Adam Leitman Bailey, P.C. Successfully Defeats Motion for a Stay, Allowing Client to Move Forward with Eviction in Spite of Disputed Ownership
In a deeply emotional dispute between Adam Leitman Bailey, P.C.’s client and one of her family members, Adam Leitman Bailey, P.C. prevailed on behalf of its client. In this Housing Court proceeding, Adam Leitman Bailey, P.C. ‘s client sought to evict a holdover tenant, her adult son, after the son’s disgraceful mistreatment of his mother.
The client, an elderly mother, has been living with her son in her Brooklyn home for just under a decade. Over the years, the client’s relationship with her son began to deteriorate due to her son’s frequent failure to make timely rental payments and general disregard for his mother’s desire for a peaceful, safe, and quiet home during this delicate stage in her life. The client’s son would go to great lengths to terrorize his mother, as he often locked her out of the basement of her home, prevented her from accessing the home’s boiler facilities during the cold winter months, and consistently acted disrespectfully toward her. To make matters worse, the son even commenced a Supreme Court action against Adam Leitman Bailey, P.C.’s client, his half-brother, and a host of other defendants claiming, without any substantive proof, that he is the rightful owner of the home.
After years of built up tension, the client’s relationship with her son became so strained to the point that she began to fear for her safety and well-being. Eventually, the client’s day-to-day life living with her son became so fraught with hostility that the client had no other choice but to seek recourse through a summary eviction proceeding before Kings County Housing Court. Accordingly, Adam Leitman Bailey, P.C. ‘s client commenced the Housing Court proceeding with the hopes that one day, after being free from her son’s torment, she would be able to live a stress-free and peaceful life.
This Housing Court proceeding, on a parallel track with a Supreme Court action, threatened to grind to a halt when the son sought to stay the Housing Court proceeding. The son strived to convince the Housing Court to stay its own eviction proceeding even after the Supreme Court denied his prior Order to Show Cause requesting the Supreme Court to issue the same stay. After Adam Leitman Bailey, P.C.convinced the Supreme Court to let the Housing Court proceeding to go forward, the son went ahead and sought identical relief in Housing Court, claiming the Supreme Court should hear the case. The Housing Court was not amused.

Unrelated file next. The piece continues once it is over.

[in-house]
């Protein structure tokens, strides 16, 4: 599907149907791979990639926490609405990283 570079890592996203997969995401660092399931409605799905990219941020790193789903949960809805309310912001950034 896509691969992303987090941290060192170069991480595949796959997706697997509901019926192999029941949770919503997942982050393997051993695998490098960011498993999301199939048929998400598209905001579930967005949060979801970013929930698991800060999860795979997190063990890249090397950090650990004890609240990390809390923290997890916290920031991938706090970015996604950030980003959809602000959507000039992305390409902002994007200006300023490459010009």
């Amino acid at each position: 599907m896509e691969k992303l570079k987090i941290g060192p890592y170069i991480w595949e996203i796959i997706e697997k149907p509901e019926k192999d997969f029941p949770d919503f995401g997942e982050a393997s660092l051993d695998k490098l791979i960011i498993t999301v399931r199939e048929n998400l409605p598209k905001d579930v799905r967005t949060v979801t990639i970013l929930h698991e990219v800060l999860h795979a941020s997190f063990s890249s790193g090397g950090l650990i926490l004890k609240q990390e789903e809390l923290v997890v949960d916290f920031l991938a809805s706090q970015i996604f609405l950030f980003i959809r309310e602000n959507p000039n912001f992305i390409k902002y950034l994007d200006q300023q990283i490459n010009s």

At the heart of the son’s claim in the Housing Court was that even though his name was not on the deed, he should still be considered a kind of owner, what the law calls “constructive title” because of the complex financial arrangements in his family. He went on to say such claims needed to be addressed in the Supreme Court (even though the Supreme Court thought otherwise) before the Civil Court eviction proceeding could effectively move forward.
Adam Leitman Bailey, P.C. ‘s attorneys fought this attempt entirely on papers, showing that the Housing Court is, in fact, the right place for such claims to be heard and—critically to this case—disposed of. After this Motion was fully briefed, Adam Leitman Bailey, P.C. appeared in Court ready for a highly contested and factually complex argument on the Motion. After the dust settled, Adam Leitman Bailey, P.C.’s client came out victorious again. The Court ultimately agreed with ALBPC’s argument that, even in light of the complicated history between the parties, the Housing Court has the jurisdiction to hear all of the tenant’s claims and defenses with respect to his purported constructive title claims and that issuing a stay on this case runs afoul of the well-settled law that such disputes belong in the Housing Court.
Dov Treiman and William M. Pekarsky prepared the Opposition to the son’s Motion and William M. Pekarsky orally argued against the Motion in Court